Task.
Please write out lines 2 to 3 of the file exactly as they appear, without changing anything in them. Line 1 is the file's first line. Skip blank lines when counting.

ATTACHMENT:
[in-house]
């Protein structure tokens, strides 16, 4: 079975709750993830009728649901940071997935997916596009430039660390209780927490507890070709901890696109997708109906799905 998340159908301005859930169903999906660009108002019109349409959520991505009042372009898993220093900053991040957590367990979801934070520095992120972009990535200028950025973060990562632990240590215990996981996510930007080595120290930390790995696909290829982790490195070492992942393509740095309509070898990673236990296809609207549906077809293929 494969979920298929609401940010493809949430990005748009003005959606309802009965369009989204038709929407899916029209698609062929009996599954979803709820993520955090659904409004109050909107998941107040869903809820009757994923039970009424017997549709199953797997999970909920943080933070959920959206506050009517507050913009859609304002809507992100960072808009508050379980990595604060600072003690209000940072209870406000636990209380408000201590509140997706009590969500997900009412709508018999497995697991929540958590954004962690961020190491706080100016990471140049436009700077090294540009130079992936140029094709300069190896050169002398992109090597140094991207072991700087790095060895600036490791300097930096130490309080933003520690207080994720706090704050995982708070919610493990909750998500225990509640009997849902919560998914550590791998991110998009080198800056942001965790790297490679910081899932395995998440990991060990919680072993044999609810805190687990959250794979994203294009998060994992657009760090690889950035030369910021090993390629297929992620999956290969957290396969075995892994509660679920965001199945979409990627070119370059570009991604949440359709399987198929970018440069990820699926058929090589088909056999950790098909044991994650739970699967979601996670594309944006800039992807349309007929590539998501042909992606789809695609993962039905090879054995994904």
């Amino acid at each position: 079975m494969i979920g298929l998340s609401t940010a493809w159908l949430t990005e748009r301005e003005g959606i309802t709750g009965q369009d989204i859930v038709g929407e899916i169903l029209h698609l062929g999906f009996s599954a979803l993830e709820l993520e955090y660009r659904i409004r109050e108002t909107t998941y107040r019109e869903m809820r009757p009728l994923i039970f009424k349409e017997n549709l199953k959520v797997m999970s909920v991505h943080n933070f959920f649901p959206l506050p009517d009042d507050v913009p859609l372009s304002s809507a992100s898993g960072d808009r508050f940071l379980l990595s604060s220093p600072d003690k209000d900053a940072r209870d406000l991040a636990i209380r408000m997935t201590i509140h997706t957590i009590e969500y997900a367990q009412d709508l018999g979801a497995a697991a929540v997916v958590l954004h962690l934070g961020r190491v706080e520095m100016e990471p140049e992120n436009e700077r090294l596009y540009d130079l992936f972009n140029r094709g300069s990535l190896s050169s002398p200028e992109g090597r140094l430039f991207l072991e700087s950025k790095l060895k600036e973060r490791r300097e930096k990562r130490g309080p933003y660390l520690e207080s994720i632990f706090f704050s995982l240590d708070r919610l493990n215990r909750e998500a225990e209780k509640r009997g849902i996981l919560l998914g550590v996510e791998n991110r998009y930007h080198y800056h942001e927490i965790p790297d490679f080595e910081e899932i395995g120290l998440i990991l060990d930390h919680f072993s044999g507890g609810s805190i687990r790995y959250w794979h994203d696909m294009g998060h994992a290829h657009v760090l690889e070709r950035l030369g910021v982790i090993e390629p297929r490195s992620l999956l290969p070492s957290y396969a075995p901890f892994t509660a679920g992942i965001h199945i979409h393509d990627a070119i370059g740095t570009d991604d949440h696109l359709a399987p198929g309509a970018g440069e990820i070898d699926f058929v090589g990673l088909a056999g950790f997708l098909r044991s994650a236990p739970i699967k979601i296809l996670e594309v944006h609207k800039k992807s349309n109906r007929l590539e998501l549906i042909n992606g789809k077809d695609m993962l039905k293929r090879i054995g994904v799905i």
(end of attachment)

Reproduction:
């Protein structure tokens, strides 16, 4: 079975709750993830009728649901940071997935997916596009430039660390209780927490507890070709901890696109997708109906799905 998340159908301005859930169903999906660009108002019109349409959520991505009042372009898993220093900053991040957590367990979801934070520095992120972009990535200028950025973060990562632990240590215990996981996510930007080595120290930390790995696909290829982790490195070492992942393509740095309509070898990673236990296809609207549906077809293929 494969979920298929609401940010493809949430990005748009003005959606309802009965369009989204038709929407899916029209698609062929009996599954979803709820993520955090659904409004109050909107998941107040869903809820009757994923039970009424017997549709199953797997999970909920943080933070959920959206506050009517507050913009859609304002809507992100960072808009508050379980990595604060600072003690209000940072209870406000636990209380408000201590509140997706009590969500997900009412709508018999497995697991929540958590954004962690961020190491706080100016990471140049436009700077090294540009130079992936140029094709300069190896050169002398992109090597140094991207072991700087790095060895600036490791300097930096130490309080933003520690207080994720706090704050995982708070919610493990909750998500225990509640009997849902919560998914550590791998991110998009080198800056942001965790790297490679910081899932395995998440990991060990919680072993044999609810805190687990959250794979994203294009998060994992657009760090690889950035030369910021090993390629297929992620999956290969957290396969075995892994509660679920965001199945979409990627070119370059570009991604949440359709399987198929970018440069990820699926058929090589088909056999950790098909044991994650739970699967979601996670594309944006800039992807349309007929590539998501042909992606789809695609993962039905090879054995994904």
């Amino acid at each position: 079975m494969i979920g298929l998340s609401t940010a493809w159908l949430t990005e748009r301005e003005g959606i309802t709750g009965q369009d989204i859930v038709g929407e899916i169903l029209h698609l062929g999906f009996s599954a979803l993830e709820l993520e955090y660009r659904i409004r109050e108002t909107t998941y107040r019109e869903m809820r009757p009728l994923i039970f009424k349409e017997n549709l199953k959520v797997m999970s909920v991505h943080n933070f959920f649901p959206l506050p009517d009042d507050v913009p859609l372009s304002s809507a992100s898993g960072d808009r508050f940071l379980l990595s604060s220093p600072d003690k209000d900053a940072r209870d406000l991040a636990i209380r408000m997935t201590i509140h997706t957590i009590e969500y997900a367990q009412d709508l018999g979801a497995a697991a929540v997916v958590l954004h962690l934070g961020r190491v706080e520095m100016e990471p140049e992120n436009e700077r090294l596009y540009d130079l992936f972009n140029r094709g300069s990535l190896s050169s002398p200028e992109g090597r140094l430039f991207l072991e700087s950025k790095l060895k600036e973060r490791r300097e930096k990562r130490g309080p933003y660390l520690e207080s994720i632990f706090f704050s995982l240590d708070r919610l493990n215990r909750e998500a225990e209780k509640r009997g849902i996981l919560l998914g550590v996510e791998n991110r998009y930007h080198y800056h942001e927490i965790p790297d490679f080595e910081e899932i395995g120290l998440i990991l060990d930390h919680f072993s044999g507890g609810s805190i687990r790995y959250w794979h994203d696909m294009g998060h994992a290829h657009v760090l690889e070709r950035l030369g910021v982790i090993e390629p297929r490195s992620l999956l290969p070492s957290y396969a075995p901890f892994t509660a679920g992942i965001h199945i979409h393509d990627a070119i370059g740095t570009d991604d949440h696109l359709a399987p198929g309509a970018g440069e990820i070898d699926f058929v090589g990673l088909a056999g950790f997708l098909r044991s994650a236990p739970i699967k979601i296809l996670e594309v944006h609207k800039k992807s349309n109906r007929l590539e998501l549906i042909n992606g789809k077809d695609m993962l039905k293929r090879i054995g994904v799905i």